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India’s New Five-Year Trajectory

With a clear tilt towards multipolarity, it is clear that India will have to reckon, first of all, with China, as well as with its neighbors.

7 mins read
Prime Minister Narendra Modi, during the meditation session at the Vivekananda Rock Memorial in Kanyakumari. [ANI]

In early June in India ended parliamentary elections, which lasted about two months. The votes were counted relatively quickly and it turned out that the ruling Bharatiya Janata Party (BJP) lost a significant part of the seats compared to the last elections five years ago, dropping from 303 to 240 in the parliament, which has 543 deputies.

Moreover, for the first time in 15 years, Modi‘s party failed to win a majority of seats in India‘s most populous state of Uttar Pradesh, which is indicative of national elections. It should be noted that Uttar Pradesh is the center of faith of the majority of the Indian population, widely supporting Modi‘s Hindu–nationalist program, and over the past decade it has represented the nuclear electorate of the BJP. The party won only 33 seats there. And the opposition – 43.

Modi himself won his seat from the state, representing the holy Hindu city of Varanasi, by just 152,000 votes compared to almost half a million votes in 2019.

The BJP candidate also lost in the constituency representing Ayodhya, despite the fact that Modi inaugurated a controversial Hindu temple there in January this year, built on the site of the destroyed historic Babri Mosque.

Why did Modi, who has large oligarchs in his entourage, when using rather clever populist rhetoric, which also included foreign policy, give up his position this time?

Firstly, we can recall the covid times when serious restrictions were imposed in the country. Secondly, unsuccessful attempts to change the legislation on agriculture, which led to mass protests by farmers. Thirdly, and most importantly, because of the struggle in the format of alliances. If earlier the opposition parties competed with each other, this time a coalition was created called I.N.D.I.A. Because of this, the BJP faced stronger rivals in a number of states.

In this election, the Indian National Congress won 99 seats from this group; Samajwadi – 37; All India Trinamool Congress – 29; Dravida Munnetra Kazhagam – 22, and smaller ones less than ten.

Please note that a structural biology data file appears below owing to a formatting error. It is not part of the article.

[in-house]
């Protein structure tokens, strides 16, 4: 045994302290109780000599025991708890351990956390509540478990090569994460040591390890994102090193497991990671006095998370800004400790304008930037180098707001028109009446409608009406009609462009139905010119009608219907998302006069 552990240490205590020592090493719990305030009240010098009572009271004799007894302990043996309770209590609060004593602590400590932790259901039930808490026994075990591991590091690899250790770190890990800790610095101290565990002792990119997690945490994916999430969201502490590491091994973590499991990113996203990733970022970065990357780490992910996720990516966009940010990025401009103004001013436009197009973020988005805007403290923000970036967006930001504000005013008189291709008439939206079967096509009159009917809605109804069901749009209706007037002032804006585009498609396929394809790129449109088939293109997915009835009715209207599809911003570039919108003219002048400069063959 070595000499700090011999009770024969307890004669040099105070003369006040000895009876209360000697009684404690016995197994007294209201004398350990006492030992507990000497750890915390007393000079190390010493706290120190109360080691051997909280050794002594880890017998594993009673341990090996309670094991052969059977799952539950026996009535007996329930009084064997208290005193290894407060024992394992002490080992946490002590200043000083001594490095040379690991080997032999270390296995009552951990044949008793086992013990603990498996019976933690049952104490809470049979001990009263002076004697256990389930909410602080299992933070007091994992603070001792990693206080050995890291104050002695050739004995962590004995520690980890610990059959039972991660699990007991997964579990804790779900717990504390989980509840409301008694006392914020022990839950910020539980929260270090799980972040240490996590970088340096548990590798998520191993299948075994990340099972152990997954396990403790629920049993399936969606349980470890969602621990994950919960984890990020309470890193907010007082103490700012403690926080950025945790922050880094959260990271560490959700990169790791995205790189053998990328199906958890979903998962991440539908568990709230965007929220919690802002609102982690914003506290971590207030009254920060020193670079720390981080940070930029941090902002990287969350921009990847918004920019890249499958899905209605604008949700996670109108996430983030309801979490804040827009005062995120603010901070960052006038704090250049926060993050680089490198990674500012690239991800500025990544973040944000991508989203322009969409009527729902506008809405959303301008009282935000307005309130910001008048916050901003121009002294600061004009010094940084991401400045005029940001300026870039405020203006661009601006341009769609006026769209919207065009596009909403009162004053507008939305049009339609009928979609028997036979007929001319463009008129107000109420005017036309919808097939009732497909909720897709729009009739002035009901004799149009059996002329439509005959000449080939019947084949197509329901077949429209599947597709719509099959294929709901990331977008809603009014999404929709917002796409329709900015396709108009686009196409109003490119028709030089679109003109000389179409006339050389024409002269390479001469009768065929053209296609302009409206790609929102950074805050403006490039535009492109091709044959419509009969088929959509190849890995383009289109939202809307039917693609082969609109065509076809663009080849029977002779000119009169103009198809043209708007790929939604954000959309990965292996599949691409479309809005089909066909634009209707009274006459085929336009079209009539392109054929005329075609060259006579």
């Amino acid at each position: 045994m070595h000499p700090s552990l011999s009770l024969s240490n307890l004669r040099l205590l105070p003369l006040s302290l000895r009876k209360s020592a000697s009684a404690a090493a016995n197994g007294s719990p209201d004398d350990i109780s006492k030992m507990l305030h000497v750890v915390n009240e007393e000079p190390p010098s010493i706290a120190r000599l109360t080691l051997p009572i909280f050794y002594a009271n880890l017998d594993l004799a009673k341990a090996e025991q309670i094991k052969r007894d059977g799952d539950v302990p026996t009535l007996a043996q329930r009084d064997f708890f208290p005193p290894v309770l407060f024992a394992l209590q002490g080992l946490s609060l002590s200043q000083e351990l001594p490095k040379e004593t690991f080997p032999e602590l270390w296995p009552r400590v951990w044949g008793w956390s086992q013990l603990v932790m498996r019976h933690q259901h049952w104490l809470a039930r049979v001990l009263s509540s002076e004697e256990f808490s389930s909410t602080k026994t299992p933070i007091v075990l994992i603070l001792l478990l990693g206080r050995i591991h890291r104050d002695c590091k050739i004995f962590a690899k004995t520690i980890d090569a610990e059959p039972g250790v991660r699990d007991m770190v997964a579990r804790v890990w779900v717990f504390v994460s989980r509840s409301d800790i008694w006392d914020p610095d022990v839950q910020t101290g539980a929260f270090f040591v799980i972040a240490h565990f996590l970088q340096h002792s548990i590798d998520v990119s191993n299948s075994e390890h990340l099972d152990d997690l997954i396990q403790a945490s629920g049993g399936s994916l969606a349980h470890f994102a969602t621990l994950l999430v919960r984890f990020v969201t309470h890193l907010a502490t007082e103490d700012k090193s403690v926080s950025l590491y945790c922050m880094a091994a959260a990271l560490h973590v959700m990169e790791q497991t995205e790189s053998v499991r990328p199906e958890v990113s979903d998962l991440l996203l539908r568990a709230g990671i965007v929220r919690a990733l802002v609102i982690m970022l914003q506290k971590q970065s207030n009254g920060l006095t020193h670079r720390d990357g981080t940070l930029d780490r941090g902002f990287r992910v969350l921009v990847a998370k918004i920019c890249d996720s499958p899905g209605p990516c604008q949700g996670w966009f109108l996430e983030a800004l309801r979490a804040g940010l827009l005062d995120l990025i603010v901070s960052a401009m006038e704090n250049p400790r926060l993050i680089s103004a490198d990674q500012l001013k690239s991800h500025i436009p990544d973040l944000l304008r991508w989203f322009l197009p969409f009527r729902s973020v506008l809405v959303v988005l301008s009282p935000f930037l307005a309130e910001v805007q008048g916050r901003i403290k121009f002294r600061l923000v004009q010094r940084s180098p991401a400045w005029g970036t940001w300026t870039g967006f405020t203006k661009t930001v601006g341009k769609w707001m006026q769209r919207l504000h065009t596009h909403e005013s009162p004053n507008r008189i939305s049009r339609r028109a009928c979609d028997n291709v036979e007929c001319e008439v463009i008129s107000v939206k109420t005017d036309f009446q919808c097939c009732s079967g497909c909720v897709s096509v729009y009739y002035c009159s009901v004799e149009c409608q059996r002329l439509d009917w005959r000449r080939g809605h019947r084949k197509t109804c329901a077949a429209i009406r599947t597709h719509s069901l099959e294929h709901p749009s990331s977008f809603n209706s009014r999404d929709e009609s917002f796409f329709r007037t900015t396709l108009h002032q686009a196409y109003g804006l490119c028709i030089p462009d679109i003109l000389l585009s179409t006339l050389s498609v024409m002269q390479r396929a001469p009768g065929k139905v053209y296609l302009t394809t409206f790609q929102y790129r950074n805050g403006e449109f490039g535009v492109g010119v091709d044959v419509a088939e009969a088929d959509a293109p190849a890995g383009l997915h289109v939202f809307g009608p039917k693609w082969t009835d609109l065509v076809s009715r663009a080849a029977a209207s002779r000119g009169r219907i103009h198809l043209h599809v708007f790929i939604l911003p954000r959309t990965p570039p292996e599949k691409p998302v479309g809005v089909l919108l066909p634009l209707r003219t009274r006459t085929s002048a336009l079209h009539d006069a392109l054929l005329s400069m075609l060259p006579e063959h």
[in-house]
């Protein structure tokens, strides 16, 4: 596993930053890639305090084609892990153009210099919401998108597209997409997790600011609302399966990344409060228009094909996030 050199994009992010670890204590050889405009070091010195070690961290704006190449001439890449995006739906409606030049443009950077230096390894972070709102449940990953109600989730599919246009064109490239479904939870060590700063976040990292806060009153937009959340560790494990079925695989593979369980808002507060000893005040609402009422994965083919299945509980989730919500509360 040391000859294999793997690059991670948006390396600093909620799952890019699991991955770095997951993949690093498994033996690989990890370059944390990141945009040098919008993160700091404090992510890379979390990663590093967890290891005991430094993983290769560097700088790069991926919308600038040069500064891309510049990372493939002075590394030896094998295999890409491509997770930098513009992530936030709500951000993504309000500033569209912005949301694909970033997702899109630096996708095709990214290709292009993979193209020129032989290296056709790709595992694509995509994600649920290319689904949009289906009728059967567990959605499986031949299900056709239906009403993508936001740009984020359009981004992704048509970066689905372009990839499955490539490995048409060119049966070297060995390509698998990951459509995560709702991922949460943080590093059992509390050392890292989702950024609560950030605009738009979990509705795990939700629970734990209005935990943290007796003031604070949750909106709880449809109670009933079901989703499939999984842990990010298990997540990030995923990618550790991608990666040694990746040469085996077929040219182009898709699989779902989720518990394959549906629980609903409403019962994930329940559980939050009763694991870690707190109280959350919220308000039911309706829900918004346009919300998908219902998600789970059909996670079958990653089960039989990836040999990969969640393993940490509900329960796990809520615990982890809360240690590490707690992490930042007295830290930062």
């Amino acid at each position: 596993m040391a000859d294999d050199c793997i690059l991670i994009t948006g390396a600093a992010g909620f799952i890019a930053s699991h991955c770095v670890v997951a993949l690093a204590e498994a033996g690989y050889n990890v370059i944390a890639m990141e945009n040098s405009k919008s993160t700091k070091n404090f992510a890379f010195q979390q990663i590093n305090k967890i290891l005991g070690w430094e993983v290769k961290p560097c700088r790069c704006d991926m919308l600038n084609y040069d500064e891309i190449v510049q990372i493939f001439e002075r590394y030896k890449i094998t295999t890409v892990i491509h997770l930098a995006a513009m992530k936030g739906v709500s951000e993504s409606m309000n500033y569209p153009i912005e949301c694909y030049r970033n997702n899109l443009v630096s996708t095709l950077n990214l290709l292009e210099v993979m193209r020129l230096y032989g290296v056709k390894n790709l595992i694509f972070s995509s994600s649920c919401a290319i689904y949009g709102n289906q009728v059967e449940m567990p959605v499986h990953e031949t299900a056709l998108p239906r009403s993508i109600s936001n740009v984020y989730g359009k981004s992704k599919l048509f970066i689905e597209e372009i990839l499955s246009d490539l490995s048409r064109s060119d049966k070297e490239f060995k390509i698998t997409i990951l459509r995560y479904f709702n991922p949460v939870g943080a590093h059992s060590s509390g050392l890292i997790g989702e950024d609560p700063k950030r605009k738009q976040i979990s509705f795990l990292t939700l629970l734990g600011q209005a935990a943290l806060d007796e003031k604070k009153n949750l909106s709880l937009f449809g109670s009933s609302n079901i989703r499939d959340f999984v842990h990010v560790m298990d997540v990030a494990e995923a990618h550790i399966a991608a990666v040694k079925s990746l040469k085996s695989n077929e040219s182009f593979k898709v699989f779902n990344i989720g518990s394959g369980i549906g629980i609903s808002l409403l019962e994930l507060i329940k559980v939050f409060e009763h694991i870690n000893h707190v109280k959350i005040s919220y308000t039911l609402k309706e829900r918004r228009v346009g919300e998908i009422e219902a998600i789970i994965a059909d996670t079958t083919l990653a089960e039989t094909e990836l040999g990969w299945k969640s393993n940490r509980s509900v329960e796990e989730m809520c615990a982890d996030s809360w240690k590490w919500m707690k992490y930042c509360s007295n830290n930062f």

The BJP also has a coalition called the National Democratic Alliance (NDA). The BJP took 240 seats respectively; Telugu Desam – 16; Janata Dal (United) – 12, and others also took single seats.

If you look at the electoral map of India based on the results of the elections, we will see a cross-section where the preferences of voters change dramatically from state to state and from district to district. Only the central part of the country represents an array of right–wing supporters, with small splashes of opposition. Although in the south (Tamil Nadu), West Bengal (the traditional patrimony of the left) and in the Christian states of Goa and Kerala, I.N.D.I.A. dominates.

Critics and human rights organizations have also accused Modi of intensifying rhetoric against Muslims during his election campaign in an attempt to mobilize the Hindu majority. At his rallies, he called Muslims “infiltrators” and claimed that the main opposition Indian National Congress party would redistribute national wealth in favor of Muslims if it won. But this strategy failed to attract Hindu voters to the BJP side, while at the same time strengthening minority support for the opposition.

There are other regional nuances. For example, if we take the state of Jammu and Kashmir (which is also claimed by Pakistan), BJP won there in the districts of Jammu and Udhampur, where the majority of the population are Hindus. And the BJP refused to participate in the elections in the Kashmir valley at all, anticipating a loss, supporting only its allies — the Peoples’ Conference, the Apni Party and the Democratic Progressive Azad Party. But even those showed poor results, and none of the candidates from these parties won.